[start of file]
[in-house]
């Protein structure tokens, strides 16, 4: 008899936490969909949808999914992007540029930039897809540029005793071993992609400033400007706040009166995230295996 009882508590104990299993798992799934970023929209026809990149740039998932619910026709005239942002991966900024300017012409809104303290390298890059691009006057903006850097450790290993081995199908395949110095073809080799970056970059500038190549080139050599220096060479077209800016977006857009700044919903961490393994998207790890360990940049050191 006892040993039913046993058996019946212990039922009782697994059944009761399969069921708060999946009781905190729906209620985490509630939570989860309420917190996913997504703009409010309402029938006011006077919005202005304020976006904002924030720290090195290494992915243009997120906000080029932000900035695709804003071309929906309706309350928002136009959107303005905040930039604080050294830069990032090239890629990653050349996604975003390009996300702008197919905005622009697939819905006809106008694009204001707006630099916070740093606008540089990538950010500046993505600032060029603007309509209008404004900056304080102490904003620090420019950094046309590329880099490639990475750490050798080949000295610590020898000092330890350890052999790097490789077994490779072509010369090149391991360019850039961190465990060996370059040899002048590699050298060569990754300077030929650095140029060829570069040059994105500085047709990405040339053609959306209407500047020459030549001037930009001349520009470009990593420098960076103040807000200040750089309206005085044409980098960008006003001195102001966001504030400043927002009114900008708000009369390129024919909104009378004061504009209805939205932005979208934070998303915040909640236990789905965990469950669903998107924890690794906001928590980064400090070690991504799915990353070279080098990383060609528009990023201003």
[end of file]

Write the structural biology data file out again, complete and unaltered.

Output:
[in-house]
């Protein structure tokens, strides 16, 4: 008899936490969909949808999914992007540029930039897809540029005793071993992609400033400007706040009166995230295996 009882508590104990299993798992799934970023929209026809990149740039998932619910026709005239942002991966900024300017012409809104303290390298890059691009006057903006850097450790290993081995199908395949110095073809080799970056970059500038190549080139050599220096060479077209800016977006857009700044919903961490393994998207790890360990940049050191 006892040993039913046993058996019946212990039922009782697994059944009761399969069921708060999946009781905190729906209620985490509630939570989860309420917190996913997504703009409010309402029938006011006077919005202005304020976006904002924030720290090195290494992915243009997120906000080029932000900035695709804003071309929906309706309350928002136009959107303005905040930039604080050294830069990032090239890629990653050349996604975003390009996300702008197919905005622009697939819905006809106008694009204001707006630099916070740093606008540089990538950010500046993505600032060029603007309509209008404004900056304080102490904003620090420019950094046309590329880099490639990475750490050798080949000295610590020898000092330890350890052999790097490789077994490779072509010369090149391991360019850039961190465990060996370059040899002048590699050298060569990754300077030929650095140029060829570069040059994105500085047709990405040339053609959306209407500047020459030549001037930009001349520009470009990593420098960076103040807000200040750089309206005085044409980098960008006003001195102001966001504030400043927002009114900008708000009369390129024919909104009378004061504009209805939205932005979208934070998303915040909640236990789905965990469950669903998107924890690794906001928590980064400090070690991504799915990353070279080098990383060609528009990023201003």